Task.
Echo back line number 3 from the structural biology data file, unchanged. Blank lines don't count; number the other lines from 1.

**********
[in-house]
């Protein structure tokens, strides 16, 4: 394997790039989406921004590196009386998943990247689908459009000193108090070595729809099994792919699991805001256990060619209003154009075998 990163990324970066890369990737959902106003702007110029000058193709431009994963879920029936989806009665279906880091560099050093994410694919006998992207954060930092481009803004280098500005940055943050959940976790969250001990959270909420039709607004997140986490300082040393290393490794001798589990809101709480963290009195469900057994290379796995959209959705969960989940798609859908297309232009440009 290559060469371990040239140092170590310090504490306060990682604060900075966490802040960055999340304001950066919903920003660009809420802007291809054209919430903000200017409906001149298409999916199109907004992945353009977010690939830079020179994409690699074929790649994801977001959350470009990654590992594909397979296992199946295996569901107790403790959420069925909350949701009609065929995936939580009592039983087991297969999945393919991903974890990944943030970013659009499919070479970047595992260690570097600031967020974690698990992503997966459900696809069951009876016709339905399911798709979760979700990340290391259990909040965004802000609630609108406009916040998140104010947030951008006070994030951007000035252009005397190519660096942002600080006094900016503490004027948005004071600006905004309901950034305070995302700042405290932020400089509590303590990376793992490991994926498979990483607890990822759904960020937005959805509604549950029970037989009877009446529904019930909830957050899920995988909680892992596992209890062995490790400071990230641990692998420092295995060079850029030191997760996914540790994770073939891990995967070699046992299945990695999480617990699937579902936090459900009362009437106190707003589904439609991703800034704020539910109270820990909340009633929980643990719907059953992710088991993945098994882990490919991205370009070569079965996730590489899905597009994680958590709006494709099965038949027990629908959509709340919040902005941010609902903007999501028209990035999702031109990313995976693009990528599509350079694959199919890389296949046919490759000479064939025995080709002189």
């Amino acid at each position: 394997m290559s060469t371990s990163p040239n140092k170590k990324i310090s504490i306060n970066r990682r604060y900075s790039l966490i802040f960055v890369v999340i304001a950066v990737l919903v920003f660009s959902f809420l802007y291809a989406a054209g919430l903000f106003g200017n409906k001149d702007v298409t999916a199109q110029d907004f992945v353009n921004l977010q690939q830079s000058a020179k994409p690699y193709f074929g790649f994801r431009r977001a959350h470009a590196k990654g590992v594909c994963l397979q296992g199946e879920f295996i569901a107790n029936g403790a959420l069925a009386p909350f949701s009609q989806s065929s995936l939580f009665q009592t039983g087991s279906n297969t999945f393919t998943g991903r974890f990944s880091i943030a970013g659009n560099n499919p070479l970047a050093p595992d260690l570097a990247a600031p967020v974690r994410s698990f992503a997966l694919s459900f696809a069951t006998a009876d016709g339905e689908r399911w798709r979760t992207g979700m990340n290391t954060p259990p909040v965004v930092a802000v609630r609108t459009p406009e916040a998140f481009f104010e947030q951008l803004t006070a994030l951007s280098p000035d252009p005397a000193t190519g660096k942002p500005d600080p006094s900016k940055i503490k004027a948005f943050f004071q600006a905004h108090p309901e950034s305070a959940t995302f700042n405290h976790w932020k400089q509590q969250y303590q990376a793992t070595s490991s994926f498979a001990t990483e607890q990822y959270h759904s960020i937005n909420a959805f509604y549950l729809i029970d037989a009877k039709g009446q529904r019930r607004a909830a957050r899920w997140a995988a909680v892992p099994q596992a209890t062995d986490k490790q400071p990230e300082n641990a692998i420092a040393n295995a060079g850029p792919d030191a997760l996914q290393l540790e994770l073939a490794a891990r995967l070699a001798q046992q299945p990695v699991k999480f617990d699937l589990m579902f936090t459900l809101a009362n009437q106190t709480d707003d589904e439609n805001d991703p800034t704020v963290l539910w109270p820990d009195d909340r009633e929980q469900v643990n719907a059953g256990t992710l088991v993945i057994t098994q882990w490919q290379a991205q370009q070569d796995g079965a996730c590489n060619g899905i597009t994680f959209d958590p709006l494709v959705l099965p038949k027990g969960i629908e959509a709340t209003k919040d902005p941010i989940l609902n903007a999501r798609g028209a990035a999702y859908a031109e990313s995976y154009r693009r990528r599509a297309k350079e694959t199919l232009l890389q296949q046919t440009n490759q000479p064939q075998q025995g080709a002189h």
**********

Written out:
């Amino acid at each position: 394997m290559s060469t371990s990163p040239n140092k170590k990324i310090s504490i306060n970066r990682r604060y900075s790039l966490i802040f960055v890369v999340i304001a950066v990737l919903v920003f660009s959902f809420l802007y291809a989406a054209g919430l903000f106003g200017n409906k001149d702007v298409t999916a199109q110029d907004f992945v353009n921004l977010q690939q830079s000058a020179k994409p690699y193709f074929g790649f994801r431009r977001a959350h470009a590196k990654g590992v594909c994963l397979q296992g199946e879920f295996i569901a107790n029936g403790a959420l069925a009386p909350f949701s009609q989806s065929s995936l939580f009665q009592t039983g087991s279906n297969t999945f393919t998943g991903r974890f990944s880091i943030a970013g659009n560099n499919p070479l970047a050093p595992d260690l570097a990247a600031p967020v974690r994410s698990f992503a997966l694919s459900f696809a069951t006998a009876d016709g339905e689908r399911w798709r979760t992207g979700m990340n290391t954060p259990p909040v965004v930092a802000v609630r609108t459009p406009e916040a998140f481009f104010e947030q951008l803004t006070a994030l951007s280098p000035d252009p005397a000193t190519g660096k942002p500005d600080p006094s900016k940055i503490k004027a948005f943050f004071q600006a905004h108090p309901e950034s305070a959940t995302f700042n405290h976790w932020k400089q509590q969250y303590q990376a793992t070595s490991s994926f498979a001990t990483e607890q990822y959270h759904s960020i937005n909420a959805f509604y549950l729809i029970d037989a009877k039709g009446q529904r019930r607004a909830a957050r899920w997140a995988a909680v892992p099994q596992a209890t062995d986490k490790q400071p990230e300082n641990a692998i420092a040393n295995a060079g850029p792919d030191a997760l996914q290393l540790e994770l073939a490794a891990r995967l070699a001798q046992q299945p990695v699991k999480f617990d699937l589990m579902f936090t459900l809101a009362n009437q106190t709480d707003d589904e439609n805001d991703p800034t704020v963290l539910w109270p820990d009195d909340r009633e929980q469900v643990n719907a059953g256990t992710l088991v993945i057994t098994q882990w490919q290379a991205q370009q070569d796995g079965a996730c590489n060619g899905i597009t994680f959209d958590p709006l494709v959705l099965p038949k027990g969960i629908e959509a709340t209003k919040d902005p941010i989940l609902n903007a999501r798609g028209a990035a999702y859908a031109e990313s995976y154009r693009r990528r599509a297309k350079e694959t199919l232009l890389q296949q046919t440009n490759q000479p064939q075998q025995g080709a002189h």